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What about IVF?

The embryo technology that evangelicals don’t oppose

By Naomi Schaefer Riley
October 10, 2010

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The news last week that Robert Edwards won the Nobel Prize in Physiology and Medicine for his work on the in vitro fertilization of human eggs may have seemed a little surprising to some observers: IVF has become so mainstream that we hardly see it as an innovative technology anymore.

It has also stayed largely out of the headlines, with little of the moral controversy that surrounds other reproductive issues, such as abortion and embryonic stem cell research. Since its introduction, IVF has been widely embraced across the religious and political spectrum. This is particularly notable in the evangelical movement, whose leaders have kept abortion and stem cells on the political front burner, but have staked out a variety of compromise positions that allow them to accept this scientific form of family-building.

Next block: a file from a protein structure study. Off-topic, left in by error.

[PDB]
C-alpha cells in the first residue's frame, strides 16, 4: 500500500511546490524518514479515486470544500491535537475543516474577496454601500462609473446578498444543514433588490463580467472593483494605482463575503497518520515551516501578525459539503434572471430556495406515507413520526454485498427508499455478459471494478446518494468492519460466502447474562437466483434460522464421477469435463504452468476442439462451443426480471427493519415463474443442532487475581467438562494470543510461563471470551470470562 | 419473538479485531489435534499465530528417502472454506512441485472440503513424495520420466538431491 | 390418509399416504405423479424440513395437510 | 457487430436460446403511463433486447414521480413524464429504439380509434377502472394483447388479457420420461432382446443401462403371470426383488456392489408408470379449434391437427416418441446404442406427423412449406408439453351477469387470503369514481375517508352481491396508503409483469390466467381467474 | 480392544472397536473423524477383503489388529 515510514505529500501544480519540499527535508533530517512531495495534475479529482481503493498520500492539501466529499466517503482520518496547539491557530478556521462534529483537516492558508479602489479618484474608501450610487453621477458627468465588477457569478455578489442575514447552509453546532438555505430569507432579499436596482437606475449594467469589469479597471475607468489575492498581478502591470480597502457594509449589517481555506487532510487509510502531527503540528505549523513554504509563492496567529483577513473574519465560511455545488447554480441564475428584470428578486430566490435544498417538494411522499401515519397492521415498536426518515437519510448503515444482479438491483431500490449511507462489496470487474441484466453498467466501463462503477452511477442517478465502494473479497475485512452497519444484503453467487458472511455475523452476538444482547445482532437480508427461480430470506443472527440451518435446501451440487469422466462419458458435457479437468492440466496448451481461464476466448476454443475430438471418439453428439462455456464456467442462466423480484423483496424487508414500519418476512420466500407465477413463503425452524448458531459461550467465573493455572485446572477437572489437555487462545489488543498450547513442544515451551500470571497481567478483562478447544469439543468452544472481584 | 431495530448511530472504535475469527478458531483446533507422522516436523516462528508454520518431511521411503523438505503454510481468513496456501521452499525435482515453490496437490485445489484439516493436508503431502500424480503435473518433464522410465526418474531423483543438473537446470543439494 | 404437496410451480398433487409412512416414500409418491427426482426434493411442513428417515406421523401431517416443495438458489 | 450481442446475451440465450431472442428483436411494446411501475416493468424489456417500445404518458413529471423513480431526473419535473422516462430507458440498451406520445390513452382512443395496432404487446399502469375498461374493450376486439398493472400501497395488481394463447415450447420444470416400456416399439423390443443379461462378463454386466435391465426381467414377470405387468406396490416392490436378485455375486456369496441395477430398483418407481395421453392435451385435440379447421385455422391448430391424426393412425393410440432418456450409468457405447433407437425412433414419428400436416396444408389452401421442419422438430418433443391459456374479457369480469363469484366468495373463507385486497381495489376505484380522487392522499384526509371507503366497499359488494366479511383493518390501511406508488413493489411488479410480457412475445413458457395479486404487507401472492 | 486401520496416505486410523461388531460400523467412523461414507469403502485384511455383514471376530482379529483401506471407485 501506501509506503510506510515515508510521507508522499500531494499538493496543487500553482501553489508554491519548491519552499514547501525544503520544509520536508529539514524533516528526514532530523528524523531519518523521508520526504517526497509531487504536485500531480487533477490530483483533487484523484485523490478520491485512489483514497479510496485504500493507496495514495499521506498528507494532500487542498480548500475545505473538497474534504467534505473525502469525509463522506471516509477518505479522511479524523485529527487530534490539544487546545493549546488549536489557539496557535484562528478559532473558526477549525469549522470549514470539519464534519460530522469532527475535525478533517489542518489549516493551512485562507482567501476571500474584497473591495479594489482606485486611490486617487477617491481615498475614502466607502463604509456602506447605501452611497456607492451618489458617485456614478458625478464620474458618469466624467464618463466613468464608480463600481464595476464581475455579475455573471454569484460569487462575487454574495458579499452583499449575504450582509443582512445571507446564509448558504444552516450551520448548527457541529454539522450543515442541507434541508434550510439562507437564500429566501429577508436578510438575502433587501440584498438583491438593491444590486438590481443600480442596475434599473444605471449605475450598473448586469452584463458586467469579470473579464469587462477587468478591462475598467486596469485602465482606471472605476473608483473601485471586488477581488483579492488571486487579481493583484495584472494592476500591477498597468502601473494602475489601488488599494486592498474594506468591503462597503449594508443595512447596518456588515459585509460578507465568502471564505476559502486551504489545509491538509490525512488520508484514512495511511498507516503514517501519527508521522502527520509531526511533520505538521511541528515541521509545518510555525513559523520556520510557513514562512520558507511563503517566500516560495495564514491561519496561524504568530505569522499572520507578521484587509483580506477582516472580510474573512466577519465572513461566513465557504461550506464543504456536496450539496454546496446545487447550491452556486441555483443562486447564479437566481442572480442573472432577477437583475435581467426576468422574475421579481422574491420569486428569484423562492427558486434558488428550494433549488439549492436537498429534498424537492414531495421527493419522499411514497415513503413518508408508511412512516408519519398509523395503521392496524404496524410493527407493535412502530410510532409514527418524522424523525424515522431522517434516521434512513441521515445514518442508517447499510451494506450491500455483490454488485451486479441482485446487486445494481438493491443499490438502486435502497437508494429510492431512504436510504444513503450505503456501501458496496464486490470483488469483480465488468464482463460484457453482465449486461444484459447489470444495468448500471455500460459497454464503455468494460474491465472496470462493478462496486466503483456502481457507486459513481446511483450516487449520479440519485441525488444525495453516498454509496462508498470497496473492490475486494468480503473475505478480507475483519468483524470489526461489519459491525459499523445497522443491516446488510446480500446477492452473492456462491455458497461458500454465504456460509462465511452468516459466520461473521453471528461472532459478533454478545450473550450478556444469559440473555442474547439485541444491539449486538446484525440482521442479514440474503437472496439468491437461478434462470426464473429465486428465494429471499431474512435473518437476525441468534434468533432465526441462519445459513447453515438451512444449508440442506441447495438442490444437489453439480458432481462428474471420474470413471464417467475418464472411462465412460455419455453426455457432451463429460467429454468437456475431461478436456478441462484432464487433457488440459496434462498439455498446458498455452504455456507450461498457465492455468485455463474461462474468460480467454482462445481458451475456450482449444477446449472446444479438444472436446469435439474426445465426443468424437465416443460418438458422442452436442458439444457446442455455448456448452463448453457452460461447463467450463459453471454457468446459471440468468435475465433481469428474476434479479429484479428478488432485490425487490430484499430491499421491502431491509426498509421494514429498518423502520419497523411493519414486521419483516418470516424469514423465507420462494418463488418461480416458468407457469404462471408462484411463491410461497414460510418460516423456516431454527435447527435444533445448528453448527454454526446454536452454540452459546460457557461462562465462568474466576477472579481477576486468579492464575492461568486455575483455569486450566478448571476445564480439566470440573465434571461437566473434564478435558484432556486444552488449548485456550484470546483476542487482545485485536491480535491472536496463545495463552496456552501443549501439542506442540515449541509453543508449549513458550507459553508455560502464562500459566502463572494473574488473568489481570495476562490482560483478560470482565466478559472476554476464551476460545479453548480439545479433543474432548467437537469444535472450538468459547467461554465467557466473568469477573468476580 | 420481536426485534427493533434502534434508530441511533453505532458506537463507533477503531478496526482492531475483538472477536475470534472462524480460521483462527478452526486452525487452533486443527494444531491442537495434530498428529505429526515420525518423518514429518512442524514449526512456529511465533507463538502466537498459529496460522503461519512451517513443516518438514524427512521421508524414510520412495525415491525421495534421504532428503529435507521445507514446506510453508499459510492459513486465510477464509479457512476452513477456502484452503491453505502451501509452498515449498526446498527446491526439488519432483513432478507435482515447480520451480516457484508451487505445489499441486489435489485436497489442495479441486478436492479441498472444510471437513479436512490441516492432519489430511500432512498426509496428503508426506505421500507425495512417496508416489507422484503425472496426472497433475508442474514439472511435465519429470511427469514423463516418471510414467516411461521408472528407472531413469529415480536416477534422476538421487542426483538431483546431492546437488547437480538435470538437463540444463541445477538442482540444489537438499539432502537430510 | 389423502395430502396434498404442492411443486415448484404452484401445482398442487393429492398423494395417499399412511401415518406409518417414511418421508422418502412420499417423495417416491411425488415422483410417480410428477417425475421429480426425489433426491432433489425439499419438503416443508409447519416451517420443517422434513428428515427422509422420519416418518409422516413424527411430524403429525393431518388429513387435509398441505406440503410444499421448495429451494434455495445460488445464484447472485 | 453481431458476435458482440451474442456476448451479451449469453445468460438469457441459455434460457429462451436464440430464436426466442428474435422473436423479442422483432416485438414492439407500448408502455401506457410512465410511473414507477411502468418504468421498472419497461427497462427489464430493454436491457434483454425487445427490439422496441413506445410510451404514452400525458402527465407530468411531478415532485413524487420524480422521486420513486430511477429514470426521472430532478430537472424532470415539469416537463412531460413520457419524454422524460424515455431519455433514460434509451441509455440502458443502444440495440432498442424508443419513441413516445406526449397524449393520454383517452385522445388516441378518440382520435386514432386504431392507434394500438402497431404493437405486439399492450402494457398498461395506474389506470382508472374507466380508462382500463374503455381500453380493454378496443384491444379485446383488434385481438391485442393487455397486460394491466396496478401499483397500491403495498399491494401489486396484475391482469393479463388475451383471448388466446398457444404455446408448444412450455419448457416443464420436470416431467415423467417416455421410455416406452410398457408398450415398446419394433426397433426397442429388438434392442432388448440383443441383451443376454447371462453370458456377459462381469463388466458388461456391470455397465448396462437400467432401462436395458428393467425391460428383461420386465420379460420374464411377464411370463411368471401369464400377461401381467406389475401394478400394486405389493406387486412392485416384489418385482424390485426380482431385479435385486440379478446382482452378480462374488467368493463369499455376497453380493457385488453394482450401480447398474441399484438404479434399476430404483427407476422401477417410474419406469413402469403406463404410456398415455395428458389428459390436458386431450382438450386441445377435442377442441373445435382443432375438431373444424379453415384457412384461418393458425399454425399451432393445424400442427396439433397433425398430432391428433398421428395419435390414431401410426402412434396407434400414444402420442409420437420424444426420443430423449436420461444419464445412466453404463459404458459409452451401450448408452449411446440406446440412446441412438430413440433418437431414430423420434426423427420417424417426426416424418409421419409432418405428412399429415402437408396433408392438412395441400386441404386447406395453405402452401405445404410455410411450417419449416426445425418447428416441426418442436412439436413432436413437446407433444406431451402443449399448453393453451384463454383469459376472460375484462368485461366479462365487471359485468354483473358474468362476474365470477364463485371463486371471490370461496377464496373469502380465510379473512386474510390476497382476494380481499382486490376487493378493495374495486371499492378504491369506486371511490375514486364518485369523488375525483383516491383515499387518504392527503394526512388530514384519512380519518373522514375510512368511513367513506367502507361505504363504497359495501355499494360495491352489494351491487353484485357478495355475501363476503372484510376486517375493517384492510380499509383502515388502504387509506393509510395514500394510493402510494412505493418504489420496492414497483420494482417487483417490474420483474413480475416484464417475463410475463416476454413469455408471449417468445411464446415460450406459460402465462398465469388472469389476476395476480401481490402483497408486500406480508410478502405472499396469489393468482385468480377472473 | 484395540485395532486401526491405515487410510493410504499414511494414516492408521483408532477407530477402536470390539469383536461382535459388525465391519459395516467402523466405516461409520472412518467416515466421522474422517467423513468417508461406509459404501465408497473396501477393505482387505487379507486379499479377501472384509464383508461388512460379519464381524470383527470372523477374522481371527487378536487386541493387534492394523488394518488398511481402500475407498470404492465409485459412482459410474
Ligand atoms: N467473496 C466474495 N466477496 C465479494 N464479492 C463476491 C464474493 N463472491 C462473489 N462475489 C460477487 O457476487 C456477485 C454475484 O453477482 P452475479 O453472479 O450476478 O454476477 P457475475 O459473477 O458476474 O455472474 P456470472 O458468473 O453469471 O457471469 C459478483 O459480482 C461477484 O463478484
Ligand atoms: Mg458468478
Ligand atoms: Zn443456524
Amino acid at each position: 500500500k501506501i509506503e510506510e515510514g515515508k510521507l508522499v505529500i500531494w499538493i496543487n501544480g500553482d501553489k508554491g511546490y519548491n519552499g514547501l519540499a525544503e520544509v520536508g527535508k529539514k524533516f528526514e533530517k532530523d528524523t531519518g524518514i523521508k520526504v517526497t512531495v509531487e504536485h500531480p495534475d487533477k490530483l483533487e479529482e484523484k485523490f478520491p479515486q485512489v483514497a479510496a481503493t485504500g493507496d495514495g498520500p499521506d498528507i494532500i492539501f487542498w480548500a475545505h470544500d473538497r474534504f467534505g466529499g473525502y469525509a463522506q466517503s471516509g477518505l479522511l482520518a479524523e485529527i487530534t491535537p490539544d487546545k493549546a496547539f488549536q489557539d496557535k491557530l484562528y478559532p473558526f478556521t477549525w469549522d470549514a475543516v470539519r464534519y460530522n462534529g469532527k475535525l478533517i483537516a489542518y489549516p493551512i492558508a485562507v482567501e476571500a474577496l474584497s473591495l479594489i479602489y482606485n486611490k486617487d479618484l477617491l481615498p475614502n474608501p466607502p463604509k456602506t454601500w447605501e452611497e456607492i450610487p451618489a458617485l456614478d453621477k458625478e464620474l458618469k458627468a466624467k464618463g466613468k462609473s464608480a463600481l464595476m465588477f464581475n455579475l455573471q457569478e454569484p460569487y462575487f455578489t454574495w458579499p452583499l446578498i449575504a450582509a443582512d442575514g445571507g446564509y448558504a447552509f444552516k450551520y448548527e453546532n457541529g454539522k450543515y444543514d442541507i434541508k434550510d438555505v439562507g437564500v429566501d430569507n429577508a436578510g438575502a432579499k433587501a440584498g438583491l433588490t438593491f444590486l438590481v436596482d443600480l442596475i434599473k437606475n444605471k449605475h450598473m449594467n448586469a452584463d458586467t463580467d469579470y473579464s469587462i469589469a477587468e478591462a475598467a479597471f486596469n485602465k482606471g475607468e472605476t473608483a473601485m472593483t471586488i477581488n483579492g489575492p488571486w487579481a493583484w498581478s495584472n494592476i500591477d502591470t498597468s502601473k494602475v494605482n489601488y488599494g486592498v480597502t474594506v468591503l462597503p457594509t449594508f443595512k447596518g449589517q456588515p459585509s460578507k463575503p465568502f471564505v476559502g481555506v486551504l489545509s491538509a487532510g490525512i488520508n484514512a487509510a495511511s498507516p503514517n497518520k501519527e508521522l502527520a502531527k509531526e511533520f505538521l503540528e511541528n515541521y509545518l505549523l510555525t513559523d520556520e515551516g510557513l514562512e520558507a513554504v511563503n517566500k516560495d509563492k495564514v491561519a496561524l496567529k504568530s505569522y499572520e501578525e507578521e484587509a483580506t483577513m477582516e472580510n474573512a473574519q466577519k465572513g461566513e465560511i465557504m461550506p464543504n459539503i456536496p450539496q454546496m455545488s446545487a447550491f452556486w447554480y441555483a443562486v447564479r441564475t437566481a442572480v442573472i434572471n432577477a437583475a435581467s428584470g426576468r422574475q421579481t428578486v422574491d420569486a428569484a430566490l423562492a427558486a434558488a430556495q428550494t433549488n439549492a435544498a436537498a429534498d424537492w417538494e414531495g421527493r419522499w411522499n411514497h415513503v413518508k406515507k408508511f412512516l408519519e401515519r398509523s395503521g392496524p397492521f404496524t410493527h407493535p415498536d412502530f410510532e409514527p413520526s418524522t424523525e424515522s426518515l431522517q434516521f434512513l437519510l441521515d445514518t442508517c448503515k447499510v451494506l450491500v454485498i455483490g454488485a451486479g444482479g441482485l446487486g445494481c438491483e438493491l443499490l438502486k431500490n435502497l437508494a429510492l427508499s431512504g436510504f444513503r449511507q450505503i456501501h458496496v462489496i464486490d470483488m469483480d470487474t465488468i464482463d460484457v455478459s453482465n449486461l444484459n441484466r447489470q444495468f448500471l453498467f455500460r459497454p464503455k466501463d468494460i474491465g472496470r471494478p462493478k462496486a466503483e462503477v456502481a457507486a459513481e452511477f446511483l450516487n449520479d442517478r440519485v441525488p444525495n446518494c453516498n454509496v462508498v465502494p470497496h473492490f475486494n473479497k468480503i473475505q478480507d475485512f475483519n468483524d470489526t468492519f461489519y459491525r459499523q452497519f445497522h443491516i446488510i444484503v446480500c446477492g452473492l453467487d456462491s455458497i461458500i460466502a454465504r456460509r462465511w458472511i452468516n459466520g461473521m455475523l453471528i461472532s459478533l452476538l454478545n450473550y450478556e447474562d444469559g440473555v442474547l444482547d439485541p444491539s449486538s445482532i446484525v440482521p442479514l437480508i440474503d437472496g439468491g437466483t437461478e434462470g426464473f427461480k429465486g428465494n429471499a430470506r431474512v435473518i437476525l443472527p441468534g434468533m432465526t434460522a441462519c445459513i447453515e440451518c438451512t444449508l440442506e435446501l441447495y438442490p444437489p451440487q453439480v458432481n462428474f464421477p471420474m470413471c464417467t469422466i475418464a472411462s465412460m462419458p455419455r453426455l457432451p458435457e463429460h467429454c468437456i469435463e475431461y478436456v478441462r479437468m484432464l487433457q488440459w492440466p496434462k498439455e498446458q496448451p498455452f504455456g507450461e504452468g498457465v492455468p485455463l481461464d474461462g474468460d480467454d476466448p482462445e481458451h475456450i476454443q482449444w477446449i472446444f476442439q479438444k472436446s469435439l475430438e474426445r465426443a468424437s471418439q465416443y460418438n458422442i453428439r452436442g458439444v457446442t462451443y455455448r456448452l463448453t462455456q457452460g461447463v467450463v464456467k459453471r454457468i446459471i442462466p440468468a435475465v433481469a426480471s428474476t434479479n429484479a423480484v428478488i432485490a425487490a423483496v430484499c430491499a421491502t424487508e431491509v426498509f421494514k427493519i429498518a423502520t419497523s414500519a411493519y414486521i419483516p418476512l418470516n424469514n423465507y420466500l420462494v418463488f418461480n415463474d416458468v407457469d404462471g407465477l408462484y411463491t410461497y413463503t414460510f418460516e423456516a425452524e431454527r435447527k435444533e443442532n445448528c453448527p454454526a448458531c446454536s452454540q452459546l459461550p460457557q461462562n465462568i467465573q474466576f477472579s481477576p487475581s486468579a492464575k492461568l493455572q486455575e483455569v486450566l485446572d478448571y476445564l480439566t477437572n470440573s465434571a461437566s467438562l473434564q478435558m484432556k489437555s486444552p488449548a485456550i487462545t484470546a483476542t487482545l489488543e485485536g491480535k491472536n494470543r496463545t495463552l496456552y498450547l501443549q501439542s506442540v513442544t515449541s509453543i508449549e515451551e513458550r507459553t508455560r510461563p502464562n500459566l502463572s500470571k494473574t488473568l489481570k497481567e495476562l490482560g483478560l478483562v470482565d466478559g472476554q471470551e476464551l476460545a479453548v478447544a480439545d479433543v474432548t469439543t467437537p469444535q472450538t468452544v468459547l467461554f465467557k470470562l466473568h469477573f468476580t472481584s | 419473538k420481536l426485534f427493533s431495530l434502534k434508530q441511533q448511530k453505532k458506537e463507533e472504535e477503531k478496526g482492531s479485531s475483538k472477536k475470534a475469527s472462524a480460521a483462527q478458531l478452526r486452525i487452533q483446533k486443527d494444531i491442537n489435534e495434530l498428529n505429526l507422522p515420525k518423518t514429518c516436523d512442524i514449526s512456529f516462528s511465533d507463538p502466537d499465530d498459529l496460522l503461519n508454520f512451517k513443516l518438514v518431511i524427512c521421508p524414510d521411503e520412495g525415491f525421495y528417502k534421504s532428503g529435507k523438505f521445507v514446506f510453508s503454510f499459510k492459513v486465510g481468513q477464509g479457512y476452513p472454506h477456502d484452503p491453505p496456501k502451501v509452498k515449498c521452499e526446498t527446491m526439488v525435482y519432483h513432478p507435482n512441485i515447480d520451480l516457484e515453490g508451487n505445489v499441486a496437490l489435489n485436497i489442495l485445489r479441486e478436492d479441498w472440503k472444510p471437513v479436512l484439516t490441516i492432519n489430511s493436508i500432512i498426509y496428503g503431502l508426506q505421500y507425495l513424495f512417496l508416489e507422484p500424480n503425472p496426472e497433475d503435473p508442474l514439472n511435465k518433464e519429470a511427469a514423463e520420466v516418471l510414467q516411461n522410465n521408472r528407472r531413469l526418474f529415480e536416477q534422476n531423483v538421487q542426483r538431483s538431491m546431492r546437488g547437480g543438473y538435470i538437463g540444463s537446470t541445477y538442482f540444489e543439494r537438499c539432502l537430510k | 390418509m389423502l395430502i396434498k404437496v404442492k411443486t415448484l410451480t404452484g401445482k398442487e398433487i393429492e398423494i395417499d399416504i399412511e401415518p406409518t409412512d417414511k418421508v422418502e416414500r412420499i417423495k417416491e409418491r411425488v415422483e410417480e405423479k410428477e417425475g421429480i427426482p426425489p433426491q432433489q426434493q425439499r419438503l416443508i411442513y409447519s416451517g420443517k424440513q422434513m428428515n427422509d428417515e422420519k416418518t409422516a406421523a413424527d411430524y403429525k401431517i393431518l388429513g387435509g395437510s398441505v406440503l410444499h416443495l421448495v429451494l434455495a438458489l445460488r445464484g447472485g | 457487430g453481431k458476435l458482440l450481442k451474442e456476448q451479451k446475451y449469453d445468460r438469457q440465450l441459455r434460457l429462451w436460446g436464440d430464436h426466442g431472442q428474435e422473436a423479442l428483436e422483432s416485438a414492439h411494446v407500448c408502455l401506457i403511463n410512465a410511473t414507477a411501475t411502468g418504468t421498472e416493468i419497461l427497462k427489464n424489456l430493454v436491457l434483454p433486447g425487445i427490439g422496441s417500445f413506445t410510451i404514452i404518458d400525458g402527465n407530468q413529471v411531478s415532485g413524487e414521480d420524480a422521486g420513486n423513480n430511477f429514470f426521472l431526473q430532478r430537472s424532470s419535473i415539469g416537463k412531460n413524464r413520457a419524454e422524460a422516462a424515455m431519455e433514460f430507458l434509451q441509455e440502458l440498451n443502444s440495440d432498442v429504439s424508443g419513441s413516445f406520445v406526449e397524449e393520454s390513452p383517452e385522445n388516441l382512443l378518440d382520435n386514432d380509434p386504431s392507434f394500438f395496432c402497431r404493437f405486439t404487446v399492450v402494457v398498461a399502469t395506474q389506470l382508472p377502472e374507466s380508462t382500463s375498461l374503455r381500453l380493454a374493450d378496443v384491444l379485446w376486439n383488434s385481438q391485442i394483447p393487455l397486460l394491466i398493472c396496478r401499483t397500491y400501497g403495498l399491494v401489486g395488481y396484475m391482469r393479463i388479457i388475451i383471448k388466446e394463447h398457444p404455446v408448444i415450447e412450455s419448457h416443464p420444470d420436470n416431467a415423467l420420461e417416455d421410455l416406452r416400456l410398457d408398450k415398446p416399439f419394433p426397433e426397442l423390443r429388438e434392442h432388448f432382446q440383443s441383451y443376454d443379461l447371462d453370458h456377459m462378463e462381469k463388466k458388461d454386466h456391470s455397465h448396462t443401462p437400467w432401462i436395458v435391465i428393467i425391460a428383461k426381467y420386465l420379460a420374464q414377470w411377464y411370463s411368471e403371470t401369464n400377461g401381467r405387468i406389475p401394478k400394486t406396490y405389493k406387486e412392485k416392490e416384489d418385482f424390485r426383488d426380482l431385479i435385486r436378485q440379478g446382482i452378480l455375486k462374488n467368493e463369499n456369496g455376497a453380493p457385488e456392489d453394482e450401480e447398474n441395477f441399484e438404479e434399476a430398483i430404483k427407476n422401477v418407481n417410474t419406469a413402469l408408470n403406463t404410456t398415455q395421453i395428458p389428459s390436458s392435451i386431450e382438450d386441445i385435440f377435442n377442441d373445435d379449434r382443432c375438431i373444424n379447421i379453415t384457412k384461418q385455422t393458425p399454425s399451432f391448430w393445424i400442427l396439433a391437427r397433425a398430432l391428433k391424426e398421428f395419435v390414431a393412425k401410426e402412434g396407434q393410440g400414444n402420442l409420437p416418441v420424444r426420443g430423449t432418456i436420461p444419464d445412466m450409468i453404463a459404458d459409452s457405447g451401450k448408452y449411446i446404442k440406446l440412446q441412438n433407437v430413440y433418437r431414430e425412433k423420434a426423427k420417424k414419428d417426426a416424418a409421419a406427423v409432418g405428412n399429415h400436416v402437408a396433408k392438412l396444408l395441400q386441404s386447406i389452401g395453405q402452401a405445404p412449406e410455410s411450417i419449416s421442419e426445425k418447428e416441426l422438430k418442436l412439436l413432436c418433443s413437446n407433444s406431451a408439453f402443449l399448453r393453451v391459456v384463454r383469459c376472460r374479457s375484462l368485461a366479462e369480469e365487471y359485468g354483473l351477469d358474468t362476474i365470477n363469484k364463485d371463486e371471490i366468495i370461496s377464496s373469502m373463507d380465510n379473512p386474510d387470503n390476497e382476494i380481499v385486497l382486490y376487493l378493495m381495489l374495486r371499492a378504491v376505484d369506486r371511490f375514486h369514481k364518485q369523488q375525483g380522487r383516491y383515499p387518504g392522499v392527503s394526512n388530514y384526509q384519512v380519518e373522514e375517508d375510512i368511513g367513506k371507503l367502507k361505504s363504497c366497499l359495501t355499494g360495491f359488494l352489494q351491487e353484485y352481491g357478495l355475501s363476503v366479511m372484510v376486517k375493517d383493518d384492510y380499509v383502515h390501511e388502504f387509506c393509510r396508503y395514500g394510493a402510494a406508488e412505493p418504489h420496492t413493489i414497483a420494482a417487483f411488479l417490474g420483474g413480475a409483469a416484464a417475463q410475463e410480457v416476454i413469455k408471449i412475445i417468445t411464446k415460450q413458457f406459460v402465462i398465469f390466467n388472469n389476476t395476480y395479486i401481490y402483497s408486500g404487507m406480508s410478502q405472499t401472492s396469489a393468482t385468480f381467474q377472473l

Behind IVF and embryonic stem cell research, however, lie the same sort of technology, the kind Edwards and his late colleague Dr. Patrick Steptoe developed. Both depend on embryos created in a lab by fertilizing an egg extracted from a woman. And both practices generally result in the destruction of embryos--in the case of stem cells, for research; in the case of IVF, as a common side effect of creating more embryos than a woman ultimately chooses to implant.

Should evangelical Christians accept IVF so easily? No, says Jennifer Lahl. The director of the Center for Bioethics and Culture Network in San Francisco, Lahl has become a lone voice for a message that many of her fellow evangelicals are uncomfortable hearing: If embryos are human lives, she argues, then it is time for Christians to be consistent about their moral objections and unite against IVF.

For Lahl, the regular destruction or freezing of human embryos that occurs during the course of most IVF cycles amounts to ending human lives. And she suggests that the whole process is undermining human dignity. ”The minute the egg comes out of body, it is graded, the sperm is graded, then the embryo is graded,” she says. In addition to determining which sperm and which eggs are most likely to produce a viable embryo, doctors often use a procedure called pre-implantation genetic diagnosis to sort out which embryos may have defects. ”I see the whole enterprise as being highly eugenic,” says Lahl.